As Maundy Thursday and Holy Week comes upon us this Holy Week, I am finding myself in a contemplative mood, with lots of philosophical dissertations occurring in my head at random times throughout my work day. If I had my way, this week would be spent in silence and reflection, however, it is not my way, so this week is filled with commuting in horrible traffic, hours on the phone with customers and insurance companies, loud children, unexpected expenses– so basically, everything the opposite of what I would prefer in this time of leading up to the annual holy spiritual pilgrimage that is Easter.
This opposite of getting what I want and prefer is probably just what Maundy Thursday and Good Friday are about, don’t you think? You see, those two Holy Days recall for us the last 24 hours before his Crucifixion, and in that time Jesus gave the disciples a new ritual, was betrayed, was tried before Rome and the Sanhedrin, and was put to the death on the cross like a common rebel. And in all of that, through his institution of the Holy Eucharist on Maundy Thursday, he said to keep doing this, keep saying this, keep on keeping on, and He would be with us, and that the wine and bread will somehow become His Body and His Blood. That this recalling of the ritual, this anamnesis, would make present again His Death upon the cross, where His blood was poured and His body broken, and that in His Death, and through our recalling (which is participation in a sense) of it, the strangehold of Death, Sin, and the Grave would be broken.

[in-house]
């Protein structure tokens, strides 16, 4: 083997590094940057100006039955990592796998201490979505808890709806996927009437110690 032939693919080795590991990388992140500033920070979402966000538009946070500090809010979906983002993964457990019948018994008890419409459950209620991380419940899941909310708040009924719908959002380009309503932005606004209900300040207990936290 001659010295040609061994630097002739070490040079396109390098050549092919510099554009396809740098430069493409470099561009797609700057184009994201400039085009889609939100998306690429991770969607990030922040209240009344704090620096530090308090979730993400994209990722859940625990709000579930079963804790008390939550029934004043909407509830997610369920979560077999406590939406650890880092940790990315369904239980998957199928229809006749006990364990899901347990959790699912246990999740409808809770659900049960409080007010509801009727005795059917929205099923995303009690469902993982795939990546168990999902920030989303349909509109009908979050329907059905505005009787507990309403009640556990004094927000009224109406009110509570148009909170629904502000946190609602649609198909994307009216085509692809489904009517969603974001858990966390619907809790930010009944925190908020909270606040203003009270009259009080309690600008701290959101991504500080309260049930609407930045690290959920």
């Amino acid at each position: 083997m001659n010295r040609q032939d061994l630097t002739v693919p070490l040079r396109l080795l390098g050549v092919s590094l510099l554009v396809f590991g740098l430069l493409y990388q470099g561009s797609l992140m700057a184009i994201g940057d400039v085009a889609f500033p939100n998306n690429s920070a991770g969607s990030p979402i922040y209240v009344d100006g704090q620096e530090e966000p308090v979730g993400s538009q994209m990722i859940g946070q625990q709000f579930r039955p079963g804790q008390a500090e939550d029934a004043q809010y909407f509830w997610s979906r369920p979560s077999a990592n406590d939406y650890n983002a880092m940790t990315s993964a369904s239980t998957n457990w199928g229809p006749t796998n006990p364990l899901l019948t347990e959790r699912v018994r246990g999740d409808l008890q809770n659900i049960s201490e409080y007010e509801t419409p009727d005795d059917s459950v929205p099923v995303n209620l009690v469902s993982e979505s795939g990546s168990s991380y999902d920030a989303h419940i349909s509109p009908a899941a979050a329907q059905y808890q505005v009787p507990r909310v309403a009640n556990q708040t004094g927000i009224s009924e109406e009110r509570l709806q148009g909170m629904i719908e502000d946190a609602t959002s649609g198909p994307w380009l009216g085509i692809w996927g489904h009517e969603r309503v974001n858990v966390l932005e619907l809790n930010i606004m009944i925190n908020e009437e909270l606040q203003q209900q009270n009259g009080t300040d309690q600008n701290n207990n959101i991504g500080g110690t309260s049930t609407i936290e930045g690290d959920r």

So this is more than just a cutesy day to remember the Last Supper– this is the institution of the meal that sustains the life of the world. And this meal that sustains me in the midst of all the busyness and hurriedness of mundane daily life. It’s a reminder to me that in the midst of ordinariness that God has broken into the World through Jesus Christ and through Jesus, is reconciling the world to Himself.
So yeah, it’s not quiet…but it is wholly holy.